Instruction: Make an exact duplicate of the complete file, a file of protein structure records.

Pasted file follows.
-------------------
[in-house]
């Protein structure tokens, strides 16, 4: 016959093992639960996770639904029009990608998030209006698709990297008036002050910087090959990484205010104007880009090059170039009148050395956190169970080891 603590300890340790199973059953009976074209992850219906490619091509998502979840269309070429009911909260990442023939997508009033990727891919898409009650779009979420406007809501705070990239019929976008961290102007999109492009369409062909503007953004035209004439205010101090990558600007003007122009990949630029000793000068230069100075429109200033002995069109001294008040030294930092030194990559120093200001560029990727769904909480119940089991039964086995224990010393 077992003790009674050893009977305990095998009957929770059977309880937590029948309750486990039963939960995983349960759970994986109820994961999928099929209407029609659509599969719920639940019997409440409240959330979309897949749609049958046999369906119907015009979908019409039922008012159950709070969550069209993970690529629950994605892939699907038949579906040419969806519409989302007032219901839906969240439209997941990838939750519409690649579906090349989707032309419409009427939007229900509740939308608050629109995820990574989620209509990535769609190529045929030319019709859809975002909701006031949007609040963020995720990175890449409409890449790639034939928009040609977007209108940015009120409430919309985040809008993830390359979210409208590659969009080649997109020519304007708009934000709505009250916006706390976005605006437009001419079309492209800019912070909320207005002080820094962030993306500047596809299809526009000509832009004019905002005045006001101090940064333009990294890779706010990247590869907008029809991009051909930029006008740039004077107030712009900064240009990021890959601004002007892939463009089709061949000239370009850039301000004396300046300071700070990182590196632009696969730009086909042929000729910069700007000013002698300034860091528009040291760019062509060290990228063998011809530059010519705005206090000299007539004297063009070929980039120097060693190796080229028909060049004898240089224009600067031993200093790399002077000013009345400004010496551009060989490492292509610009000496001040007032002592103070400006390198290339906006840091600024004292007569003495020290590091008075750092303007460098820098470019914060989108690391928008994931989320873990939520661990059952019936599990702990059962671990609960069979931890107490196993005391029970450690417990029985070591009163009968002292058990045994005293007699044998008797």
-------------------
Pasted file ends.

[in-house]
């Protein structure tokens, strides 16, 4: 016959093992639960996770639904029009990608998030209006698709990297008036002050910087090959990484205010104007880009090059170039009148050395956190169970080891 603590300890340790199973059953009976074209992850219906490619091509998502979840269309070429009911909260990442023939997508009033990727891919898409009650779009979420406007809501705070990239019929976008961290102007999109492009369409062909503007953004035209004439205010101090990558600007003007122009990949630029000793000068230069100075429109200033002995069109001294008040030294930092030194990559120093200001560029990727769904909480119940089991039964086995224990010393 077992003790009674050893009977305990095998009957929770059977309880937590029948309750486990039963939960995983349960759970994986109820994961999928099929209407029609659509599969719920639940019997409440409240959330979309897949749609049958046999369906119907015009979908019409039922008012159950709070969550069209993970690529629950994605892939699907038949579906040419969806519409989302007032219901839906969240439209997941990838939750519409690649579906090349989707032309419409009427939007229900509740939308608050629109995820990574989620209509990535769609190529045929030319019709859809975002909701006031949007609040963020995720990175890449409409890449790639034939928009040609977007209108940015009120409430919309985040809008993830390359979210409208590659969009080649997109020519304007708009934000709505009250916006706390976005605006437009001419079309492209800019912070909320207005002080820094962030993306500047596809299809526009000509832009004019905002005045006001101090940064333009990294890779706010990247590869907008029809991009051909930029006008740039004077107030712009900064240009990021890959601004002007892939463009089709061949000239370009850039301000004396300046300071700070990182590196632009696969730009086909042929000729910069700007000013002698300034860091528009040291760019062509060290990228063998011809530059010519705005206090000299007539004297063009070929980039120097060693190796080229028909060049004898240089224009600067031993200093790399002077000013009345400004010496551009060989490492292509610009000496001040007032002592103070400006390198290339906006840091600024004292007569003495020290590091008075750092303007460098820098470019914060989108690391928008994931989320873990939520661990059952019936599990702990059962671990609960069979931890107490196993005391029970450690417990029985070591009163009968002292058990045994005293007699044998008797």